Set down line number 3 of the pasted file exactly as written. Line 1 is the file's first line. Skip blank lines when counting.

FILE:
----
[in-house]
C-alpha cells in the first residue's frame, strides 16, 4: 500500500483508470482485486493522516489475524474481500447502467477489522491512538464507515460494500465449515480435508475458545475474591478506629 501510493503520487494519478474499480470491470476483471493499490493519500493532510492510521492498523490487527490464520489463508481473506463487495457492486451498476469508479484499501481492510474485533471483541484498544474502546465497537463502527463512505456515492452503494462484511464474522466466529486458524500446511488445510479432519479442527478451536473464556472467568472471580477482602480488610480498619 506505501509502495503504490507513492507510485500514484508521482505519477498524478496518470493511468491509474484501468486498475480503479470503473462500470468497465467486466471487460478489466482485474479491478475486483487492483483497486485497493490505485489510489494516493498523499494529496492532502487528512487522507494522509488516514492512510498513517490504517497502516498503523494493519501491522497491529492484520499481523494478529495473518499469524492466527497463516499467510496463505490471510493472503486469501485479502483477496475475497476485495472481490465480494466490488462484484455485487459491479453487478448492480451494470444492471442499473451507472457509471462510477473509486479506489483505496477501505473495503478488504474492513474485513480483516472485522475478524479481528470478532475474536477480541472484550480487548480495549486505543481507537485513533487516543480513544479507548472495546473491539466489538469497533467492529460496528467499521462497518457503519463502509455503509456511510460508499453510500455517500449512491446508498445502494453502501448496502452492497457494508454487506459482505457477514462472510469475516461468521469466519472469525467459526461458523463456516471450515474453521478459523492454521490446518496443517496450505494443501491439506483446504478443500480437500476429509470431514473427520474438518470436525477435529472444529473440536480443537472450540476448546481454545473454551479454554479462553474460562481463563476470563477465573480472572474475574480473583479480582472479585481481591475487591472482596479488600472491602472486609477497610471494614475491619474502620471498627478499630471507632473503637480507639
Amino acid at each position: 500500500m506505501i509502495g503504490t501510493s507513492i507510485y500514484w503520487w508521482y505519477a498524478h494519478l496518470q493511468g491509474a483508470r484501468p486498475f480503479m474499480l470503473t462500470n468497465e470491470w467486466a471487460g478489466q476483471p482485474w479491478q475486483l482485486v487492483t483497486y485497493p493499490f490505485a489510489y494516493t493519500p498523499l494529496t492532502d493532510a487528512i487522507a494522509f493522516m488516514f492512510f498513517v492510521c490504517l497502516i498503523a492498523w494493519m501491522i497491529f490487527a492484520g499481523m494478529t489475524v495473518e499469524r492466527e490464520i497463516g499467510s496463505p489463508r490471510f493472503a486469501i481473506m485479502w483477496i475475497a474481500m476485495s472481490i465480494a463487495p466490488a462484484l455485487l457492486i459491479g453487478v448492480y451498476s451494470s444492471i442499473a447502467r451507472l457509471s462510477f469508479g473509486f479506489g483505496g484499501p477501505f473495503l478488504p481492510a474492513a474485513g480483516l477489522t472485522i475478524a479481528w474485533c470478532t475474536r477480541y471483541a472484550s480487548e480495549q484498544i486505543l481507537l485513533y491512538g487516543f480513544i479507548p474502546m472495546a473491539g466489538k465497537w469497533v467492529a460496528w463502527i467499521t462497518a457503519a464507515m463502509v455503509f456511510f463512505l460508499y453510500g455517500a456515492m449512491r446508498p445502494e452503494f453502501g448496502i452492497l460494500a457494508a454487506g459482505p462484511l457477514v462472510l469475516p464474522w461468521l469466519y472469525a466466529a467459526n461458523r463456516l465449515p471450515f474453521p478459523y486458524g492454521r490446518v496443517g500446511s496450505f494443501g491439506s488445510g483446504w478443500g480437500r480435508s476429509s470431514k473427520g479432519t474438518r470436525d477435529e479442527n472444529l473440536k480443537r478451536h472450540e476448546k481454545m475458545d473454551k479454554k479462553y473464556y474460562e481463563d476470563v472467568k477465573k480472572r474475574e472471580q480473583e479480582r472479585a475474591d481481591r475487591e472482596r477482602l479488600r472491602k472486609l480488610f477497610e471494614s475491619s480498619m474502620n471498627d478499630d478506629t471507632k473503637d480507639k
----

Amino acid at each position: 500500500m506505501i509502495g503504490t501510493s507513492i507510485y500514484w503520487w508521482y505519477a498524478h494519478l496518470q493511468g491509474a483508470r484501468p486498475f480503479m474499480l470503473t462500470n468497465e470491470w467486466a471487460g478489466q476483471p482485474w479491478q475486483l482485486v487492483t483497486y485497493p493499490f490505485a489510489y494516493t493519500p498523499l494529496t492532502d493532510a487528512i487522507a494522509f493522516m488516514f492512510f498513517v492510521c490504517l497502516i498503523a492498523w494493519m501491522i497491529f490487527a492484520g499481523m494478529t489475524v495473518e499469524r492466527e490464520i497463516g499467510s496463505p489463508r490471510f493472503a486469501i481473506m485479502w483477496i475475497a474481500m476485495s472481490i465480494a463487495p466490488a462484484l455485487l457492486i459491479g453487478v448492480y451498476s451494470s444492471i442499473a447502467r451507472l457509471s462510477f469508479g473509486f479506489g483505496g484499501p477501505f473495503l478488504p481492510a474492513a474485513g480483516l477489522t472485522i475478524a479481528w474485533c470478532t475474536r477480541y471483541a472484550s480487548e480495549q484498544i486505543l481507537l485513533y491512538g487516543f480513544i479507548p474502546m472495546a473491539g466489538k465497537w469497533v467492529a460496528w463502527i467499521t462497518a457503519a464507515m463502509v455503509f456511510f463512505l460508499y453510500g455517500a456515492m449512491r446508498p445502494e452503494f453502501g448496502i452492497l460494500a457494508a454487506g459482505p462484511l457477514v462472510l469475516p464474522w461468521l469466519y472469525a466466529a467459526n461458523r463456516l465449515p471450515f474453521p478459523y486458524g492454521r490446518v496443517g500446511s496450505f494443501g491439506s488445510g483446504w478443500g480437500r480435508s476429509s470431514k473427520g479432519t474438518r470436525d477435529e479442527n472444529l473440536k480443537r478451536h472450540e476448546k481454545m475458545d473454551k479454554k479462553y473464556y474460562e481463563d476470563v472467568k477465573k480472572r474475574e472471580q480473583e479480582r472479585a475474591d481481591r475487591e472482596r477482602l479488600r472491602k472486609l480488610f477497610e471494614s475491619s480498619m474502620n471498627d478499630d478506629t471507632k473503637d480507639k